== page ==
Here, Schoellkopf argues that he is entitled to judgment on the pleadings because "plaintiff does not allege that he was subjected to any unusually onerous conditions beyond the fact that he was confined in keeplock status for 77 days." Defendant's Memorandum of Law (Docket #12) at 4. Defendant contends that absent some additional egregious circumstances, confinement for a period of 77 days simply cannot, as a matter of law, amount to an "atypical and significant hardship" on the inmate.

  Defendant implicitly recognizes, then, that the duration of confinement is not the only relevant factor in determining whether that confinement constitutes an "atypical and significant hardship." See Ortiz v. McBride, ___ F.3d ___, 2004 WL 1842644, at *5 (2d Cir. Aug. 18, 2004) ("We have said that under abnormal or unusual SHU conditions, periods of confinement of less than 101 days may implicate a liberty interest") (collecting cases).*fn4

  Although there are no bright-line rules for this inquiry, then, the Second Circuit has advised district courts to consider, in addition to the length of confinement, whether "the conditions [of confinement] were more severe than the normal . . . conditions [of such confinement] . . . or a more fully developed record showed that even relatively brief confinements under normal SHU conditions were, in fact, atypical." Palmer v. Richards, 364 F.3d 60, 65 (2d Cir. 2004); Sealey v. Giltner, 197 F.3d 578, 586 (2d Cir. 1999) (emphasis added).*fn5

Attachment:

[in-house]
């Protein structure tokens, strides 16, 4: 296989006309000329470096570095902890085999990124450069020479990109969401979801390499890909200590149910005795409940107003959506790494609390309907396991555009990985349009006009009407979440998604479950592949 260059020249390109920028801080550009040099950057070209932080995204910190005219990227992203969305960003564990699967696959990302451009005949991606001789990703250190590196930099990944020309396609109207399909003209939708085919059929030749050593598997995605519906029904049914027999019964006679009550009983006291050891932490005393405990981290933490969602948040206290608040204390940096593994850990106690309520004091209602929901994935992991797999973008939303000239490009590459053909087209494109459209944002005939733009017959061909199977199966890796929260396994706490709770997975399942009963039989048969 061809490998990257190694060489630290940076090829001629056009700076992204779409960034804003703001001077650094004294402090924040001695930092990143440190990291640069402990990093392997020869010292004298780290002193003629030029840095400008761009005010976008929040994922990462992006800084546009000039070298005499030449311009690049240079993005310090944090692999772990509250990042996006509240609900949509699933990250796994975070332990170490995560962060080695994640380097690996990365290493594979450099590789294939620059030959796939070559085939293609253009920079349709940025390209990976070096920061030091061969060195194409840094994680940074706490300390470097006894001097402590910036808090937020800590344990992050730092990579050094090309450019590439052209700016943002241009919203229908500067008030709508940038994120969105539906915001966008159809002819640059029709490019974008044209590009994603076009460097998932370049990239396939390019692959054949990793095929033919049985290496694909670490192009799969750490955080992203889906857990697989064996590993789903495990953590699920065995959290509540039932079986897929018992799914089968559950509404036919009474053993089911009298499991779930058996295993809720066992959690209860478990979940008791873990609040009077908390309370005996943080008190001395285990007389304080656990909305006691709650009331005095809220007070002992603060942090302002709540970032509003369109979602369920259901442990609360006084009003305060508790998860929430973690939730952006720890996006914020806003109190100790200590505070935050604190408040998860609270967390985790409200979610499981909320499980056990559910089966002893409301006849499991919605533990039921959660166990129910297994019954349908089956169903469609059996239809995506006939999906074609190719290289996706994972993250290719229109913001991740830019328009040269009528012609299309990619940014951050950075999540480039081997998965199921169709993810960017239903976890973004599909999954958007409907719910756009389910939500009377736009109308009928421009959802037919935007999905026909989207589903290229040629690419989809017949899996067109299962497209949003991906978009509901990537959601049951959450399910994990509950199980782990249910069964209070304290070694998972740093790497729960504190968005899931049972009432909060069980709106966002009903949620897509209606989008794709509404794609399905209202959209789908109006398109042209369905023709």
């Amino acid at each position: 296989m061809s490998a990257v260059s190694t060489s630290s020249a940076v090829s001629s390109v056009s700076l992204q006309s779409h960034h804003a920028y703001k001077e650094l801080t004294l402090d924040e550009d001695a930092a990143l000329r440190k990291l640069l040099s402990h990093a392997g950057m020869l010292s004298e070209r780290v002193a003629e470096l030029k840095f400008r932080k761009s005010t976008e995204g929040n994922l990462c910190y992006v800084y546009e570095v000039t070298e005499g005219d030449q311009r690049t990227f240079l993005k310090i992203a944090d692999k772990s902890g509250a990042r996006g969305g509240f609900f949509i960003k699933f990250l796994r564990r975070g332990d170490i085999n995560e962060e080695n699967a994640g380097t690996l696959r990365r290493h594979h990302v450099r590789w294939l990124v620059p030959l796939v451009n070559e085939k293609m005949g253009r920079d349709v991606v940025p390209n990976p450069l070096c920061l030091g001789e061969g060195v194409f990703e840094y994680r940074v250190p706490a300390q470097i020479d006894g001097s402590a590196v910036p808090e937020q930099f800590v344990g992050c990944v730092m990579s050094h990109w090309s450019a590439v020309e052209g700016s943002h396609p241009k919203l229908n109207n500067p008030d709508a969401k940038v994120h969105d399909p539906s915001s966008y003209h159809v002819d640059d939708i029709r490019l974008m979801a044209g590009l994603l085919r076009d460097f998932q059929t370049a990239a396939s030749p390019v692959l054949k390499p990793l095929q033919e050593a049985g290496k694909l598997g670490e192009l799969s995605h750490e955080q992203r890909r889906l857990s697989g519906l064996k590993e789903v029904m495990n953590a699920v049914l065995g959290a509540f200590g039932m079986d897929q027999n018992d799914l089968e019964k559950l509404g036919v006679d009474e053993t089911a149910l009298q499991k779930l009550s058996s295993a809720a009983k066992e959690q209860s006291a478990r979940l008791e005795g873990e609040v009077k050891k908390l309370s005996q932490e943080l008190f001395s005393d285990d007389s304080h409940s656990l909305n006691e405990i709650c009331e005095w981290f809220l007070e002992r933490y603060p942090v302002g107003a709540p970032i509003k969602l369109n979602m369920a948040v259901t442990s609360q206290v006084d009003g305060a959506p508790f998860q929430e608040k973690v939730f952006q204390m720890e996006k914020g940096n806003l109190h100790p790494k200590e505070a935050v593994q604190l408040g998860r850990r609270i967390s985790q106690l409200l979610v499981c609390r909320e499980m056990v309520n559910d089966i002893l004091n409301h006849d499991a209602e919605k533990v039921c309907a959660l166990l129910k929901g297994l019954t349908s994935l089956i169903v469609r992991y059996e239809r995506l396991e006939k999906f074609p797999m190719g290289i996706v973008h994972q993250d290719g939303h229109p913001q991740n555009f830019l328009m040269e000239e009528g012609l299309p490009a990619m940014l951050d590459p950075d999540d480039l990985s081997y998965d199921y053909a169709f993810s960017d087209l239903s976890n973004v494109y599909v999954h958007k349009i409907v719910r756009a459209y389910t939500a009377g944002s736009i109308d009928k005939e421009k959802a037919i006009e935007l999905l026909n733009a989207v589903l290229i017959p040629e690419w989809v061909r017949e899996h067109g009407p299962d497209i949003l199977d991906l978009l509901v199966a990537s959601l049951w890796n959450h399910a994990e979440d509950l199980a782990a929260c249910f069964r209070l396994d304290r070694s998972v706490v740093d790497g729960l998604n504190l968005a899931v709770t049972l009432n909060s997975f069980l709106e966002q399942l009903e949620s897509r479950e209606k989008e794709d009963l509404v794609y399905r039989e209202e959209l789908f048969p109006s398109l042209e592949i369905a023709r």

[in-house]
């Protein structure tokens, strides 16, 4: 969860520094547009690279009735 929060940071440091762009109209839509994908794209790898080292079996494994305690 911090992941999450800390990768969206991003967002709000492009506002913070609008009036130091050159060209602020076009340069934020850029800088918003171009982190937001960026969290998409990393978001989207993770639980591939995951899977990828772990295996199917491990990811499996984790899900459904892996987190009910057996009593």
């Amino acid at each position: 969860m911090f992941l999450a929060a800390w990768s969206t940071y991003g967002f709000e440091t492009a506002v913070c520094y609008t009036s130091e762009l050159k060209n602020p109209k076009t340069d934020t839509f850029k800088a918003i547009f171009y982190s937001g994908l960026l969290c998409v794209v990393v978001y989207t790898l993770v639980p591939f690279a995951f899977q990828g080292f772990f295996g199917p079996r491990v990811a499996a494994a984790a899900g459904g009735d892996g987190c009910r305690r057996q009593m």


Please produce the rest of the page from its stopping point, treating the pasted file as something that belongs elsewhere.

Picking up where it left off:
Defendant, however, has not provided any support for his assertion that plaintiff was housed under normal keeplock conditions. In addition, there is no evidence in the record as to the nature of plaintiff's confinement as compared to the ordinary conditions of prison life, administrative confinement, or protective confinement. See Welch v. Bartlett, 196 F.3d 389, 393 n. 4 (2d Cir. 1999) ("Whether the conditions of Welch's confinement constitute an atypical and significant hardship requires that they be considered in comparison to the hardships endured by prisoners in general population as well as prisoners in administrative and protective confinement"). It is possible, then, depending on the facts, that plaintiff's confinement in keeplock could meet the Sandin standard of atypicality. See, e.g., Palmer, 364 F.3d at 66 (77-day SHU confinement could implicate due process rights where plaintiff alleged that he was deprived of his property, personal clothing, grooming equipment, hygienic products, reading and writing materials, communication with his family, personal food and vitamin supplements, and placed in mechanical restraints).

  Therefore, the Court cannot decide the issue in the context of a motion for judgment on the pleadings. A more appropriate vehicle for resolution of this issue is a motion for summary judgment, where the Court may rely on matters outside the pleadings, including affidavits from persons with knowledge that address the conditions under which plaintiff was confined and how those conditions compared to conditions imposed on the general population and similar administrative confinements. Palmer, 364 F.3d at 66.*fn6

  CONCLUSION

  Defendant's motion for judgment on the pleadings (Dkt. #11) is denied.

  IT IS SO ORDERED.